Diabetes was recognized as a disease by the ancient Egyptians and named by the ancient Greeks, but it was not until 1921 that its cause was identified, and a treatment, insulin, was isolated by chemist Sir Frederick Banting.

Diabetes is link to the pancreas was confirmed in 1889 when two German researchers, Joseph von Mering and Oskar Mirkowski, removed the pancreas from dogs, and the dogs then developed diabetes. Scientists concluded that the pancreas must produce a chemical messenger that controls blood sugar levels, but they were a long way from identifying the chemical in question.

Then in 1920, Frederick Banting came up with an idea that seemed too simple to be true. As the pancreas secreted a protein-destroying enzyme, Banting thought that it might be destroying the very protein that scientist had been searching for; and that if the enzyme-secreting ducts were removed, the remainder of the pancreas might yield the elusive chemical messenger. After some persuasion, John Macleod professor of physiology at the University of Toronto, accepted Banting into the department, where Banting assisted by research student Charles Best, proved the theory correct. Then, in July 1921, with the help of the biochemist Bertham Collip, the managed to isolate a pure extract of the vital protein, which they called insulin, and the three of them patented: “A method of preparing extracts of pancreas, suitable for administration to the human subject.”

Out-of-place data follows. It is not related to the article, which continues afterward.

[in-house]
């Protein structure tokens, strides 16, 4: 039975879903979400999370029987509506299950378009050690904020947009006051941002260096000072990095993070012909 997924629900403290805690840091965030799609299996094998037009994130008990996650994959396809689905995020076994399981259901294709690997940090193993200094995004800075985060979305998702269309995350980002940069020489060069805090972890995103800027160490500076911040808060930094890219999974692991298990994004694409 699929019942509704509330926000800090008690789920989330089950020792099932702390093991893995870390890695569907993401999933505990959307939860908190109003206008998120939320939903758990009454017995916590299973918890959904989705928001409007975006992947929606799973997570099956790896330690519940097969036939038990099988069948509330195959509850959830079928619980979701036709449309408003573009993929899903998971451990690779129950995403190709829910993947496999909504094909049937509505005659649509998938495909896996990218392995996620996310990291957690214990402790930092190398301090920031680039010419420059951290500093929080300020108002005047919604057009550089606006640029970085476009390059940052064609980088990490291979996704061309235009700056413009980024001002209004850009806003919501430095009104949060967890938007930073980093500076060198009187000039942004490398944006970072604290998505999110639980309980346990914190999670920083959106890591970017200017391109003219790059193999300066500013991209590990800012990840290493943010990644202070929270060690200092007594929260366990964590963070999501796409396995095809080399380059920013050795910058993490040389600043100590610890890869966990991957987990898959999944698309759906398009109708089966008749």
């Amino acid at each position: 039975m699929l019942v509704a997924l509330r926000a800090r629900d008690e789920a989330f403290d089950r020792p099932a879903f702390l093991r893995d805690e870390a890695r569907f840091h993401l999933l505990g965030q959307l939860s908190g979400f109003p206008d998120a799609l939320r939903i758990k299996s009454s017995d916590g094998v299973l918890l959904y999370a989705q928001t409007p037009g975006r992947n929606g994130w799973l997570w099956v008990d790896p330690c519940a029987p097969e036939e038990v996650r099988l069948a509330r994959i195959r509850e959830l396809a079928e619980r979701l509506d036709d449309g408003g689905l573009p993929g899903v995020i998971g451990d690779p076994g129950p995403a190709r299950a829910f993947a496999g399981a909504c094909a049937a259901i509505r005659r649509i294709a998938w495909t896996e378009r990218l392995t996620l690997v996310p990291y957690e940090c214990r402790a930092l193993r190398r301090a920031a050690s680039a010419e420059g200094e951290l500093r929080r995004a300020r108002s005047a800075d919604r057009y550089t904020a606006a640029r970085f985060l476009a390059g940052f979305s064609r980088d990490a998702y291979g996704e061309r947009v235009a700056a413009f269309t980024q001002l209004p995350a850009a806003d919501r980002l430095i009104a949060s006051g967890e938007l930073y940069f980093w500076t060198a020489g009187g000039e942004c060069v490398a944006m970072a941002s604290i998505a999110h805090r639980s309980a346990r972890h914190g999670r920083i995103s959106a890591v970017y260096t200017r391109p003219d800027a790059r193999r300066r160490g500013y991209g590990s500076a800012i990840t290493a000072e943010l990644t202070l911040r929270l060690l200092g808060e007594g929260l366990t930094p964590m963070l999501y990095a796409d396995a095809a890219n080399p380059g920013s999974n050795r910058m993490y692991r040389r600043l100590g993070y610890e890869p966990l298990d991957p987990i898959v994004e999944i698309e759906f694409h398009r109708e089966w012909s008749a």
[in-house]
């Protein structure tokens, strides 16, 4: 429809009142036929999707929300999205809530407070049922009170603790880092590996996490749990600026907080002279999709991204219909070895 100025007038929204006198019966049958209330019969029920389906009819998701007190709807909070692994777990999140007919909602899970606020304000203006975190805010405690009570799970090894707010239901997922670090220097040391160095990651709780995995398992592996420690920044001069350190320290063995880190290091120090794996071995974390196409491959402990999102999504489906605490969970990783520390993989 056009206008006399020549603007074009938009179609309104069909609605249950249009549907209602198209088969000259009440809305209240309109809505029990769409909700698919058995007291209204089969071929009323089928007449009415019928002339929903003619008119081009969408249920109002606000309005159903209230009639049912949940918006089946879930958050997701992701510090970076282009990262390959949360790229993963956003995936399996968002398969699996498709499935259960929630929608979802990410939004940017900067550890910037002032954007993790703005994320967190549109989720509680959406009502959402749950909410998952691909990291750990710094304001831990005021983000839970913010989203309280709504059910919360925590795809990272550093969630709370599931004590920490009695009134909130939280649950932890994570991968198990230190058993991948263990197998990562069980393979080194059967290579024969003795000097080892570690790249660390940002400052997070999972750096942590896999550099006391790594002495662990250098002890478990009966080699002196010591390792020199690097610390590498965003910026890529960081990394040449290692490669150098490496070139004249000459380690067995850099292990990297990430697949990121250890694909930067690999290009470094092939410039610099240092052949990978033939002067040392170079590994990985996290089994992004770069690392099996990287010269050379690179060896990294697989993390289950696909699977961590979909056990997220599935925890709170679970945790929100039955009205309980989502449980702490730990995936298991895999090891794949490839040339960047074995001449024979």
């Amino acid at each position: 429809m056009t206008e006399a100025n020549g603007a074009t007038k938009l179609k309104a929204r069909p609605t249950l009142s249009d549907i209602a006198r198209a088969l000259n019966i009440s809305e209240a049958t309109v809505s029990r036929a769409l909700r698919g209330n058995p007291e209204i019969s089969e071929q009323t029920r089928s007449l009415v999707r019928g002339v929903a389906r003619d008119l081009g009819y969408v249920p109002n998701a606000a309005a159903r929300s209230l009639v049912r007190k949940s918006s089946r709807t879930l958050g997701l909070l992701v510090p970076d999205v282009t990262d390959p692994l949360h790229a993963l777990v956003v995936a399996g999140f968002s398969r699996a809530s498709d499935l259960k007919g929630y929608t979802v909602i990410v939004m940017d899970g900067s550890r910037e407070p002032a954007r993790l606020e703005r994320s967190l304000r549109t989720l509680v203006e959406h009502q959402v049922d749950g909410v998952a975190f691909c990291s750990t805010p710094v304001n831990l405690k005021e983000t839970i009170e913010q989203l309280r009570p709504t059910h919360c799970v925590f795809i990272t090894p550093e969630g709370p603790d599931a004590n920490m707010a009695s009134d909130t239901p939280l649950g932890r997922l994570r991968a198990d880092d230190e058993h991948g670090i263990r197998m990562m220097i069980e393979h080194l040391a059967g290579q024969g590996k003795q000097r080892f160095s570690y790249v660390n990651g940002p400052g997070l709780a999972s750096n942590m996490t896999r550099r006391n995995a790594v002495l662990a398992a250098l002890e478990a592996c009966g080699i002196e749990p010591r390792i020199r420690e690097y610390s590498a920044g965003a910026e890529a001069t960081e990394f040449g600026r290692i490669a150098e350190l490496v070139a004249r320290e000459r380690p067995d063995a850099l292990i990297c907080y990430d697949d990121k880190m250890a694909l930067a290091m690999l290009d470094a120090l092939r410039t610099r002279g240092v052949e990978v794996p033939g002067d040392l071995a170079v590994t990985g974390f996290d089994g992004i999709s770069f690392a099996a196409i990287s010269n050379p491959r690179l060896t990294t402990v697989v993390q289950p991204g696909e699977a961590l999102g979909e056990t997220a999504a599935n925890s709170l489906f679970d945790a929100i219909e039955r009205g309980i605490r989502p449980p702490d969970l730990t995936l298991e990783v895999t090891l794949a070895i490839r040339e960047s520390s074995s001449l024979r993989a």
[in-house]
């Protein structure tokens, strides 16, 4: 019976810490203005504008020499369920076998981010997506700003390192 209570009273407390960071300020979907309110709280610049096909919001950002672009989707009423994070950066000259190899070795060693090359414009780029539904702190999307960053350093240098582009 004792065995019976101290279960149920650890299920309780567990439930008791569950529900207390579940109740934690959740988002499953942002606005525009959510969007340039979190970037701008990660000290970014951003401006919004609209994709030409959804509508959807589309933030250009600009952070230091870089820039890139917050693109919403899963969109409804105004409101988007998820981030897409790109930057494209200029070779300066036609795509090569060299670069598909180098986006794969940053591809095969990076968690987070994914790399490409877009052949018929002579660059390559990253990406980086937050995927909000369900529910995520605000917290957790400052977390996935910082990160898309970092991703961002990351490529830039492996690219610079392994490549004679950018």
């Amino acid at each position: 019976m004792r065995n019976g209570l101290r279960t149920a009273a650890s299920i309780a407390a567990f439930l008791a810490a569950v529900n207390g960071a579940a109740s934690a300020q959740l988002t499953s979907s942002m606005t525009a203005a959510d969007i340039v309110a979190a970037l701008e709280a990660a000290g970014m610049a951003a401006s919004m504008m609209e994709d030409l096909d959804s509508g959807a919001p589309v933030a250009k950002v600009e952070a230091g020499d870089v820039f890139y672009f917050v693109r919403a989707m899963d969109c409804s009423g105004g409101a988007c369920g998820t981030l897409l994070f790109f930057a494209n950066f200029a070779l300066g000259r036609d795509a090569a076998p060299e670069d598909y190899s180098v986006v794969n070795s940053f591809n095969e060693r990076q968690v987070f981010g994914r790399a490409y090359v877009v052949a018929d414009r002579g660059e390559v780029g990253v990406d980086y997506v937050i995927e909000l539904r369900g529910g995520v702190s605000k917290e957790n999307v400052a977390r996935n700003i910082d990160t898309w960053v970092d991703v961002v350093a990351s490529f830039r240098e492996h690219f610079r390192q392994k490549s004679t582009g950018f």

The first patient to be given insulin was 14-year old Leonard Thompson, who was treated at Toronto General Hospital on January 11, 1922, by Walter A. Campbell and Alma A. Fletcher – Thompson had been expected to die, but he survived and went on to lead a relatively normal life with daily doses of insulin. The discovery and production of insulin was such an important medical breakthrough that Banting and Macleod were jointly awarded the 1923 Nobel Prize for Physiology or Medicine.

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